In one weekend in January, a combined billion-dollar jackpot from the Powerball and Mega Millions lotteries was doled out to two individual winners. Among the many players out there, one often wonders whether purchases of lottery tickets translate into deductions.
I receive emails from accountants on how to craft responses to questions from clients. In this Q&A column, we’ll go over lottery ticket expenses, interest from bank savings, and personal deductions.
These questions edited and condensed for clarity and brevity.
Question: Am I allowed to include the cost of lottery tickets with my itemized deductions for state and local taxes or charitable contributions?
Answer: No. IRS rules for gambling losses apply to lottery tickets. The cost of those tickets can be taken as an itemized deduction to offset any kind of gambling winnings -- lotteries, horse racing, cards, et cetera. But if there are no winnings, there‘s no deduction.
Q: My sister and I formed a partnership. The partnership’s main asset is a building that leased space to an architect last year. Subsequently, the architect decided to make substantial improvements to her office. Does our partnership have to declare the value of these improvements as part of its rental income?
A: No, as long as the improvements aren’t a substitute for regular rental payments. But IRS regulations prohibit landlords from claiming any depreciation deductions for improvements that are paid for by tenants.
Q: I keep my savings at a bank that credited interest of $900 to my account in December 2017. But it wasn’t until January of 2018 that I took the passbook to the bank, which then entered the interest. Am I supposed to show the interest on my 1040 form for 2017 or 2018?
A: Report the $900 on your return for 2017. The entire $900 was included in the Form 1099 for 2017 that you received from the bank.
Q: Two weeks ago, I finally decided to play our state lottery, which turned out to be a savvy move, as I won $75,000. As of now, I expect to be in a much lower tax bracket next year. Suppose I wait until the start of next year to cash my ticket. That strategy would significantly cut the IRS's share. Will the IRS go along with my maneuver?
A: Absolutely not. Because the money’s yours for the asking, you must report all of it on a return for this year. It makes no difference you hold off until next year to collect your prize.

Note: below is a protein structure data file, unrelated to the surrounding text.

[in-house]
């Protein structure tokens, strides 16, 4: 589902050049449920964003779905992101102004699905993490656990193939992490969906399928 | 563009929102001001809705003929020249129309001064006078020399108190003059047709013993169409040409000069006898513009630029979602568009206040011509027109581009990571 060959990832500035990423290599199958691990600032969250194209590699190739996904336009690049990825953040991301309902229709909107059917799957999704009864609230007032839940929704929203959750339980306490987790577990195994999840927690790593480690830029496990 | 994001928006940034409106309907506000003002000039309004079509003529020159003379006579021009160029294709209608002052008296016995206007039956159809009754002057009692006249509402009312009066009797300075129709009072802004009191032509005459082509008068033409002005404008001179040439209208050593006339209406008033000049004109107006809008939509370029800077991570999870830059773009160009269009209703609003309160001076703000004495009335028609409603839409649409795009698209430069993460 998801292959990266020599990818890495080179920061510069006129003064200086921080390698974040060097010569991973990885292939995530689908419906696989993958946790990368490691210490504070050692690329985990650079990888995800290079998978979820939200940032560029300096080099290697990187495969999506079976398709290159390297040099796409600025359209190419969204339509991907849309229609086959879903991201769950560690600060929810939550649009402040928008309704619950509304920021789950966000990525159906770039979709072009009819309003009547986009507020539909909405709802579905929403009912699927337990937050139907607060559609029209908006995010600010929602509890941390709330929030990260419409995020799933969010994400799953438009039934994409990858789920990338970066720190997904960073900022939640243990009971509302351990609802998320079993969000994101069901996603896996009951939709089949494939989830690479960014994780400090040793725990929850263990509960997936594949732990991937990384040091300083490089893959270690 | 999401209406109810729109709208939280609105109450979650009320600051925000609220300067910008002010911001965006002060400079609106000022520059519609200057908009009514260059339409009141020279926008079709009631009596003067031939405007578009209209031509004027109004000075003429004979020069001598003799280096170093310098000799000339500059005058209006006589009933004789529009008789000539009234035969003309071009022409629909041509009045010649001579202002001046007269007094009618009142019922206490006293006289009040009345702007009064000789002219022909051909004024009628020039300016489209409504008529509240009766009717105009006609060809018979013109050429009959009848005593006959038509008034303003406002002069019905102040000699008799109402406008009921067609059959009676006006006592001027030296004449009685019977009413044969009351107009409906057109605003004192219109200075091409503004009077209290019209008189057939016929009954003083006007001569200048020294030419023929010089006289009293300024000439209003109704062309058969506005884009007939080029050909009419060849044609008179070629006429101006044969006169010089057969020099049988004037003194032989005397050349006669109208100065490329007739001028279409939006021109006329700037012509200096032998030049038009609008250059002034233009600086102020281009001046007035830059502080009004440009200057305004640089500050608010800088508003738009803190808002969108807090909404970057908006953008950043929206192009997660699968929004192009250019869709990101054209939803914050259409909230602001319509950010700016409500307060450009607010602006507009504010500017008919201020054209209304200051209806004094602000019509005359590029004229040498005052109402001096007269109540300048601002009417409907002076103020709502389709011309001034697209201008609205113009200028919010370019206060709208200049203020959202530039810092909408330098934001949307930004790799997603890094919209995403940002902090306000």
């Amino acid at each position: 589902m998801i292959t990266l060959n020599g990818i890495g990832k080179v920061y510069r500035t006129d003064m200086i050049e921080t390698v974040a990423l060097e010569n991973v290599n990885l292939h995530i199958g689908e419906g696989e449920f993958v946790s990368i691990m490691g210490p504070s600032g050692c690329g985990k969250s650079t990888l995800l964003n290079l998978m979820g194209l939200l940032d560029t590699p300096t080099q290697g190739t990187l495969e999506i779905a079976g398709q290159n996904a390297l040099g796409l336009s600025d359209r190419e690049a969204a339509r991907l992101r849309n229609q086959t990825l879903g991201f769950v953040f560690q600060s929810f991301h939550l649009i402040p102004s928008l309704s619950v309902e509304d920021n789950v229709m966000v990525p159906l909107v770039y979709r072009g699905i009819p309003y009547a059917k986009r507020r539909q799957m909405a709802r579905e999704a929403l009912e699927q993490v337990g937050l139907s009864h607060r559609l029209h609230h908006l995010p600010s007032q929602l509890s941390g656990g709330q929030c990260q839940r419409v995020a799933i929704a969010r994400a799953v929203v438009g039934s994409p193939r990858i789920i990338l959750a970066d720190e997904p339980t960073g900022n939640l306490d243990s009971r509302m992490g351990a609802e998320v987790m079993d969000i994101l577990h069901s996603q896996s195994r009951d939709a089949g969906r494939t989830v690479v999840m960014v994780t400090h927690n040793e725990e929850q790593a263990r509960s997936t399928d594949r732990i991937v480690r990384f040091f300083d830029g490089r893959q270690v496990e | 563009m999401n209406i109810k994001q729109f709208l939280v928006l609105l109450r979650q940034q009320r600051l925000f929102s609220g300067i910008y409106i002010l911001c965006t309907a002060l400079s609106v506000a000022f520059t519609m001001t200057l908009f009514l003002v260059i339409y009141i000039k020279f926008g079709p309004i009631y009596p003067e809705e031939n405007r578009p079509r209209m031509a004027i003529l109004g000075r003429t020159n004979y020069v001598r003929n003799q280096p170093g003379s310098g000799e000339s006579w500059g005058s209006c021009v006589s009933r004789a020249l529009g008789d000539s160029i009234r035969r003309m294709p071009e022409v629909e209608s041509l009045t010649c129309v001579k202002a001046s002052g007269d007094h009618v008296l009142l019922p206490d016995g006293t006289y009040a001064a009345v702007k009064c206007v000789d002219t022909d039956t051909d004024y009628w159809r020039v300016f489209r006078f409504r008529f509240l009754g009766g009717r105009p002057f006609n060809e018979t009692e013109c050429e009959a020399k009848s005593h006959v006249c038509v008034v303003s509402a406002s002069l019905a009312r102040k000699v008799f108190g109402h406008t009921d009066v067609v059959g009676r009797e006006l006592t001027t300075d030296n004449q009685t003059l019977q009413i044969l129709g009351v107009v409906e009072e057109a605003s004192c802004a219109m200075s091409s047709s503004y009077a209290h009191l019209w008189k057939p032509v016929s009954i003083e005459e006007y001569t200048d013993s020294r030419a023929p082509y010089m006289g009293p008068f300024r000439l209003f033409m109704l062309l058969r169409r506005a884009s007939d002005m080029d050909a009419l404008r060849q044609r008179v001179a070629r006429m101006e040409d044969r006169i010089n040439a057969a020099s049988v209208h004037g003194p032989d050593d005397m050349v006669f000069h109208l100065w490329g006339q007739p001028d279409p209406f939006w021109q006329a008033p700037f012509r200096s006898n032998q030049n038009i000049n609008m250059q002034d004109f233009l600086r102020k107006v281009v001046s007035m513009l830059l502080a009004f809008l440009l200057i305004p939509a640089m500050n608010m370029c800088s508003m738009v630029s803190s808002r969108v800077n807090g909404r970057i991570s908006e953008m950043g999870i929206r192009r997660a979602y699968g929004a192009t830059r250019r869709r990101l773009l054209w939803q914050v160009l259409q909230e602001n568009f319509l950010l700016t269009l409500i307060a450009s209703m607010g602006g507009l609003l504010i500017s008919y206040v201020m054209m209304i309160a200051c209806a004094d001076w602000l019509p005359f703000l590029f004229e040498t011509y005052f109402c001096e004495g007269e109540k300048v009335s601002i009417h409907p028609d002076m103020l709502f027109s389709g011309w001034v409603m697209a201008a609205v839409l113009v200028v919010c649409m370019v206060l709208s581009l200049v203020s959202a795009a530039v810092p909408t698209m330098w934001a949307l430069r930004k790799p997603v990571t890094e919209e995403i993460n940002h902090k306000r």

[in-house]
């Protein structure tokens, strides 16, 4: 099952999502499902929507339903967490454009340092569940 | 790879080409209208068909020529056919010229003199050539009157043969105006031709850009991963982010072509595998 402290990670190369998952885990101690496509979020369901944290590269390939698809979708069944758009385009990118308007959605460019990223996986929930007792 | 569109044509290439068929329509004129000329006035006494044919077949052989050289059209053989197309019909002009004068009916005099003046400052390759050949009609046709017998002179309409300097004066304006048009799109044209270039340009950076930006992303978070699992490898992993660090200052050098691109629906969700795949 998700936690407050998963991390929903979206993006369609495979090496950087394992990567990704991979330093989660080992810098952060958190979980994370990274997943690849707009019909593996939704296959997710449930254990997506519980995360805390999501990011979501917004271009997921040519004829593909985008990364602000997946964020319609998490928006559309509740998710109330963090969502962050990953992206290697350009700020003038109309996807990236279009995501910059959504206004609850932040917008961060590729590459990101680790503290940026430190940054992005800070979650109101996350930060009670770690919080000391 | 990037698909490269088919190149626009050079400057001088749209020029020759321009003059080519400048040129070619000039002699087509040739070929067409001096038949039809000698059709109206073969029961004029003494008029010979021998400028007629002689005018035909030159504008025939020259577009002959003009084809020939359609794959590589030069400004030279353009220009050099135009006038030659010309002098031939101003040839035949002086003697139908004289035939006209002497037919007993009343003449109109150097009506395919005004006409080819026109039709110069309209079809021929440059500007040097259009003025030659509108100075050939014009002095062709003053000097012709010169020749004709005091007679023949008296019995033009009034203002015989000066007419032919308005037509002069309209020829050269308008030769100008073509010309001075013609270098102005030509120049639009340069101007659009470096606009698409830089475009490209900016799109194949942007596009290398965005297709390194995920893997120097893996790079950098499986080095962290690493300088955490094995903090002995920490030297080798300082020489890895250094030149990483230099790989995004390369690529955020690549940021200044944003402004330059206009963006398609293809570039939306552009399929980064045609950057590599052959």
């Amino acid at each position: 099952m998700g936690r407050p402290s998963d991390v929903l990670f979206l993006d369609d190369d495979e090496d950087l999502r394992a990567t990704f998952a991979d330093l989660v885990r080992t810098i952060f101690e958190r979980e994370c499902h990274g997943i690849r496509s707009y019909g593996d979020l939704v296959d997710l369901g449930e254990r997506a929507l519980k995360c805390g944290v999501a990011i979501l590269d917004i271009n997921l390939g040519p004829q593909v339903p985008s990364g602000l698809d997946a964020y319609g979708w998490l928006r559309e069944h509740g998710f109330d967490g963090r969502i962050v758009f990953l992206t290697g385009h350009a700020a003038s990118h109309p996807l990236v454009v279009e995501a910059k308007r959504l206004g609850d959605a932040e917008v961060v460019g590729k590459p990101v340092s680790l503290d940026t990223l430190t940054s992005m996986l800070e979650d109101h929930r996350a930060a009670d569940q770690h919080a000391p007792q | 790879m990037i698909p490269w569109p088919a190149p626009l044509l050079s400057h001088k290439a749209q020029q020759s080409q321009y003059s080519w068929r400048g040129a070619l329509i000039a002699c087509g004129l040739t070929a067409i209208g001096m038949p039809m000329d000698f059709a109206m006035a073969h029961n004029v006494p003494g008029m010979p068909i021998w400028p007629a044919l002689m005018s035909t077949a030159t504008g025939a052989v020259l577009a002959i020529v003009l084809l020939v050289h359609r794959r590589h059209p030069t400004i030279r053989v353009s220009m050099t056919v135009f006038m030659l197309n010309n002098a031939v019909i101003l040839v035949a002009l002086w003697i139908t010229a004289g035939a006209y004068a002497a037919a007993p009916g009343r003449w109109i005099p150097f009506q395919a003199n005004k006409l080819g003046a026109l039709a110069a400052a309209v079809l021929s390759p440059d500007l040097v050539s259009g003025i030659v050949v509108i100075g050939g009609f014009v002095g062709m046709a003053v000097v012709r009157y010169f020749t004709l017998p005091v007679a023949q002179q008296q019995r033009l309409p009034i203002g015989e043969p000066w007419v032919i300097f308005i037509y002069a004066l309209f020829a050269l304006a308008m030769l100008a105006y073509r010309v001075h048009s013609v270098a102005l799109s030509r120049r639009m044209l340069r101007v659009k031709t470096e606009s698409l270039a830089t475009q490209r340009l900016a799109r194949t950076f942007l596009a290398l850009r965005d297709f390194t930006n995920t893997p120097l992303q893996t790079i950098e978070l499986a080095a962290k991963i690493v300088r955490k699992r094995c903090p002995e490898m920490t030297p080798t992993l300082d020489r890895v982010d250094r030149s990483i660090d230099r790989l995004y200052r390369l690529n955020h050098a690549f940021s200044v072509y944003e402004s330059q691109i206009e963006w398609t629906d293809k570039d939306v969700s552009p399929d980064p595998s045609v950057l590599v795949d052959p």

Q: My employer has given me an expenses-paid vacation to New York City next January as an award for reaching my sales goals. How will this affect my income taxes?
A: You’re liable for taxes on rewards and bonuses, including vacation trips paid to you for outstanding work. If such an award is payable at some future time at the option of your employer, it isn’t taxable until you receive it or your employer makes it available to you.
Q: Under what circumstances am I allowed to deduct personal property taxes on my return for 2017?
A: Only if you forego the standard deduction and itemize on Schedule A of Form 1040. In that case, a personal property tax may be deducted, provided it meets the following three conditions: 1) The tax must be based on the value of the personal property; 2) the tax must be imposed on an annual basis; 3) the tax must be imposed on personal property.
Q: is it possible to take an itemized deduction on 2017’s Schedule A for water and sewer taxes, just the same as for real estate taxes?
A: No. Generally, water and sewer taxes are nondeductible personal expenses.
Q: Does the law permit me to deduct Social Security taxes withheld from my wages?
A: These taxes are never deductible.
Q: I signed for lessons with a Chicago dance studio and paid in advance. Then I moved to California. What about a deduction for the unused lessons?
A: The IRS forbids any kind of write-off for personal expenses of this type.
Additional articles. A reminder for accountants who would welcome advice on how to alert clients to tactics that trim taxes for this year and even give a head start for next year: Delve into the archive of my articles (more than 225 and counting).
Attorney and author Julian Block is frequently quoted in the New York Times, Wall Street Journal, and the Washington Post. He has been cited as “a leading tax professional” (New York Times), an “accomplished writer on taxes...